An international team of paleontologists from the United States, China, Japan, Russia and Mongolia, have discovered a new extinct species of plant from the Early Cretaceous (~100–125 million years before present) that appears to be distantly related to living Ginkgo biloba. The new fossils, named Umaltolepis mongoliensis, were collected from ancient peat deposits at the Tevshiin Govi lignite mine in the steppes of central Mongolia. They are very abundant, superbly preserved, and include fossil leaves and shoots as well as peculiar seed-bearing capsules. The field work in Mongolia began in 2011 and is ongoing.
“To understand the diversity of plants around us, we need to understand their evolutionary history. Having a clearer picture of what the world was like 100 million years ago helps us protect plants and biodiversity today. Finding something like this does not happen very often,” said Dr. Patrick Herendeen, Chicago Botanic Garden senior scientist.
Fossils of Umaltolepis have been known for some time, but until now, poor preservation made them difficult to understand. It has taken the scientists three years to understand this fossil plant. The stems and leaves are similar to the ginkgo tree, but the seeds, and especially the structures they are borne in, are unlike any other known plant, living or extinct.
The seed-bearing structures are not at all like the living ginkgo tree. Ginkgo has large seeds with a fleshy (and stinky) outer covering, but seeds of Umaltolepis are small and winged. As they developed, Umaltolepis seeds were protected inside a tough, resinous, umbrella-like outer covering, which was almost completely closed and only later opened from below to release the seeds.
The key to determining how Umaltolepis is related to other seed plants lies in understanding how its strange seed-bearing capsules compare with the seed-bearing structures in other extinct plants. While they are not closely similar to those of any other living or extinct plant, preliminary comparisons point to the seed-bearing structures of two other groups of extinct plants that have also been suggested to be part of the Ginkgo lineage. These comparisons and the unique features of Umaltolepis emphasize the extent to which Ginkgo biloba is the last living member of a group of plants that was much more diverse and important in the past.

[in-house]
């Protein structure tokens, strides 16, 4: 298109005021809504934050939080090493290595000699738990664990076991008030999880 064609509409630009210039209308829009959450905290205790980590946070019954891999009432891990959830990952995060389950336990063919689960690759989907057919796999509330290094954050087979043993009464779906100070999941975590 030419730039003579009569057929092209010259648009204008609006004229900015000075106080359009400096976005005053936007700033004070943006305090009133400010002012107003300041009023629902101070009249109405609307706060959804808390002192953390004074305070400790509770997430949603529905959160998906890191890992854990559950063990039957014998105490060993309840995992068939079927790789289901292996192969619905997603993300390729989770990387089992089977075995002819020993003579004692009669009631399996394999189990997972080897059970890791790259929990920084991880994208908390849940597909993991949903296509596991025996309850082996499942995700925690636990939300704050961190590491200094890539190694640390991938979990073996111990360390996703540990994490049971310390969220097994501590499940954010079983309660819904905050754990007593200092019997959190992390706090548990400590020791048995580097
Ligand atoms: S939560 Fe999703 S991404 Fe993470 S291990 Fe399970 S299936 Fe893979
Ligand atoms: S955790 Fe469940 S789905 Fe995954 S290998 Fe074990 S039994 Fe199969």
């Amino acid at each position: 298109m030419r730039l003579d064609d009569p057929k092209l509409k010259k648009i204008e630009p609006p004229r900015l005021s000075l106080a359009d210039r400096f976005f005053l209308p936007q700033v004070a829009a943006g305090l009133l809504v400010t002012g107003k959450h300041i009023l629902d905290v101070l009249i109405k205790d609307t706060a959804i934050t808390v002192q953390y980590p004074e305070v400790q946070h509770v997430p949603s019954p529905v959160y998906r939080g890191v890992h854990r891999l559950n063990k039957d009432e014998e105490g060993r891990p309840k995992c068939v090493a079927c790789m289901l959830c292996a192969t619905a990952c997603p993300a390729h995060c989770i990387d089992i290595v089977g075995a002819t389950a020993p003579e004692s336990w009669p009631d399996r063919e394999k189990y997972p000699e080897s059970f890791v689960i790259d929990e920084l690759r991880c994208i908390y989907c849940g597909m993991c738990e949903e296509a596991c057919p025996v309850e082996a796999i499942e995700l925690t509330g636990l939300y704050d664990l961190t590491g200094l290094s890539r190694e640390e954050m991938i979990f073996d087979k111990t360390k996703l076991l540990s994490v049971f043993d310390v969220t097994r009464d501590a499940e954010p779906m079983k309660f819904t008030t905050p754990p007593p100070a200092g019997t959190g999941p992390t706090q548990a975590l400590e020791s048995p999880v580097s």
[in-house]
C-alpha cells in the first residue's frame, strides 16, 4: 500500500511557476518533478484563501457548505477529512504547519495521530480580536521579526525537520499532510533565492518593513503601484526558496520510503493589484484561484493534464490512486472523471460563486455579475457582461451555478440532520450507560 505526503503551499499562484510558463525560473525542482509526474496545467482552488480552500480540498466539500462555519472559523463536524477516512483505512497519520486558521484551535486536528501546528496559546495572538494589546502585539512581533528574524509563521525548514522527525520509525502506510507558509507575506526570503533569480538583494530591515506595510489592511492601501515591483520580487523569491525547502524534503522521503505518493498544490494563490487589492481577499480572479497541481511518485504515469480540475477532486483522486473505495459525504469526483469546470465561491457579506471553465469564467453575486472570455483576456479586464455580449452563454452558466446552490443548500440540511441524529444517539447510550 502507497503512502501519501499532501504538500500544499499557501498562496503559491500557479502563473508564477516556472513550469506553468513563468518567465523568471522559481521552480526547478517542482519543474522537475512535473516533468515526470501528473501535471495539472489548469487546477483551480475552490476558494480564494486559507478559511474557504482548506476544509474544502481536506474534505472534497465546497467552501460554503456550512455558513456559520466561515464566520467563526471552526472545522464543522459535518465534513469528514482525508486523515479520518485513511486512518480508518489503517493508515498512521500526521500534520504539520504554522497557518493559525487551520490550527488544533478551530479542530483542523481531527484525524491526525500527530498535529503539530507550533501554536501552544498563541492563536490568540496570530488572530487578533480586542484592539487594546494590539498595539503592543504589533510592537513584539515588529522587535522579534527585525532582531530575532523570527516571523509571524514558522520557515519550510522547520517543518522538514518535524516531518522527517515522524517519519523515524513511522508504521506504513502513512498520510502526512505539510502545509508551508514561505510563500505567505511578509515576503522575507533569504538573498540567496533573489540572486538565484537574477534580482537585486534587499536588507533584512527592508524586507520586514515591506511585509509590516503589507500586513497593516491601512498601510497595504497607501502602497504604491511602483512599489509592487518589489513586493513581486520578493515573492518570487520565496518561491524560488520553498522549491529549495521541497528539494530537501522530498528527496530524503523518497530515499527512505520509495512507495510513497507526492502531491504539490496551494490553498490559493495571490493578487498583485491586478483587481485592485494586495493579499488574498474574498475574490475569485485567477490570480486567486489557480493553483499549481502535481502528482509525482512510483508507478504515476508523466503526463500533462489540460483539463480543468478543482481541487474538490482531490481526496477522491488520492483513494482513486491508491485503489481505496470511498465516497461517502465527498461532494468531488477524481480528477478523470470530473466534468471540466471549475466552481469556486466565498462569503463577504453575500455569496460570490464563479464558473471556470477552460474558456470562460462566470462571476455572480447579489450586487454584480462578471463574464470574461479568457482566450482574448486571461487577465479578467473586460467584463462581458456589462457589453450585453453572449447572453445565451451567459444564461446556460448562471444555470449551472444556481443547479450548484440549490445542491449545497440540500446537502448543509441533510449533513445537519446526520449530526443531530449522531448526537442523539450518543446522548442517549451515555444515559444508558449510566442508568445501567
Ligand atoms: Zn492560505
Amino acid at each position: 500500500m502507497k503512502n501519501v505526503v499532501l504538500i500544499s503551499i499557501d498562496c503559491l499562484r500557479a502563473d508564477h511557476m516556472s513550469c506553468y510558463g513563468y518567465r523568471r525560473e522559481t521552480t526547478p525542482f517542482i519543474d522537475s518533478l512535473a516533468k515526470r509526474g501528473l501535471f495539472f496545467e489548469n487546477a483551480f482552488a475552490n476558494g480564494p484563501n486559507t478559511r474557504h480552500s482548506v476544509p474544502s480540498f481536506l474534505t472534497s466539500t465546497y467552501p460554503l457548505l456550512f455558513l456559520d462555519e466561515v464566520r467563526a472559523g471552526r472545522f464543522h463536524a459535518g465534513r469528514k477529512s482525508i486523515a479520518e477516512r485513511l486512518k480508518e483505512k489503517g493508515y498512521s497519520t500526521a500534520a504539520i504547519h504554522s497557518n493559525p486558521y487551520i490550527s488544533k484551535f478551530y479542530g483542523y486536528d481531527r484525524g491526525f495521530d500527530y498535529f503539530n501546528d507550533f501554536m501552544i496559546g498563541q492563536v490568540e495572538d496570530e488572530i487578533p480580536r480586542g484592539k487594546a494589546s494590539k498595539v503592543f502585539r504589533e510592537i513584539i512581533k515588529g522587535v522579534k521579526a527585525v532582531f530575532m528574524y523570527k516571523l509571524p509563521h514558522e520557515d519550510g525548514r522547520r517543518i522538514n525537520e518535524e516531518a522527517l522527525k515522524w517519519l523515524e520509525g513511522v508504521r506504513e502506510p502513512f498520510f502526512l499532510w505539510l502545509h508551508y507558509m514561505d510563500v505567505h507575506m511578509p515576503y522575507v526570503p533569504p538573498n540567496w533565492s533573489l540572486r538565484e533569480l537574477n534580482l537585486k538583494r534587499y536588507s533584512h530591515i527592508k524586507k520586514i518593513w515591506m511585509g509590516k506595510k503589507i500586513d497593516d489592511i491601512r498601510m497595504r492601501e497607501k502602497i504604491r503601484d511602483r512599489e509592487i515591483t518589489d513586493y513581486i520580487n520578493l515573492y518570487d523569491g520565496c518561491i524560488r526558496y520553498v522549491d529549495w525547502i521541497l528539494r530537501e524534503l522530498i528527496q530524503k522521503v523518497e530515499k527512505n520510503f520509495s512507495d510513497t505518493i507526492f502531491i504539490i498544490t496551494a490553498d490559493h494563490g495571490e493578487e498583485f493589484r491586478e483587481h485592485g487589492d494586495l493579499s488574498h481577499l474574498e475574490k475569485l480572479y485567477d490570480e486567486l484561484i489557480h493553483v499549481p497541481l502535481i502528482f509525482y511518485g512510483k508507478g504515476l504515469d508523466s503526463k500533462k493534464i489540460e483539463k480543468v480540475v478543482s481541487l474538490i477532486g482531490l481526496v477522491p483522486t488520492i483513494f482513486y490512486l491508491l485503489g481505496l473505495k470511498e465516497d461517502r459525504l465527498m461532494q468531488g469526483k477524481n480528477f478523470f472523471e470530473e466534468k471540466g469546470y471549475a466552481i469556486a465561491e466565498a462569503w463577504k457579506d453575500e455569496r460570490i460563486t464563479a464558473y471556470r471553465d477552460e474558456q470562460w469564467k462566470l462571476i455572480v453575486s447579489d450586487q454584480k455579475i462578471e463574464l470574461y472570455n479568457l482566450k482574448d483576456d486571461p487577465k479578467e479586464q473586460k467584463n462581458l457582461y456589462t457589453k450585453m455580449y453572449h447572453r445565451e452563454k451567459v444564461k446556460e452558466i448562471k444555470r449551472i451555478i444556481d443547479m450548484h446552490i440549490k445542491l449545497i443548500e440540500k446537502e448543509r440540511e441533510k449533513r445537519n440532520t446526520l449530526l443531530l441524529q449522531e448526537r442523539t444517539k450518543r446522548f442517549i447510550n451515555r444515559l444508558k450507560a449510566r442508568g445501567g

Other fossils collected from the Tevshiin Govi lignite mine include several additional kinds of seed plants, some related to modern pines and spruces. Others are early members of the family that today includes the swamp cypress and redwoods. Also present in the ancient swamp forests of central Mongolia are a variety of extinct plants that are thought to be early conifers, but that have no clear living relatives. Dinosaurs from the Cretaceous of Mongolia have been known since the time of the famous explorer and paleontologist Roy Chapman Andrews (1884-1960), but the plants that supported those extinct animals are only now coming into sharper focus.
This research was supported by a grant from the National Science Foundation. The team included:
· Patrick S. Herendeen and Fabiany Herrera, Chicago Botanic Garden, Glencoe, Illinois
· Gongle Shi, Nanjing Institute of Geology and Palaeontology, Chinese Academy of Sciences, Nanjing, China
· Niiden Ichinnorov, Institute of Paleontology and Geology, Mongolian Academy of Sciences, Ulaanbaatar, Mongolia
· Masamichi Takahashi, Niigata University, Niigata, Japan
· Eugenia V. Bugdaeva, Institute of Biology and Soil Science, Far East Branch, Russian Academy of Sciences, Vladivostok, Russia
· Peter R. Crane, School of Forestry and Environmental Studies, Yale University, New Haven, CT & Oak Spring Garden Foundation, Upperville, Virginia.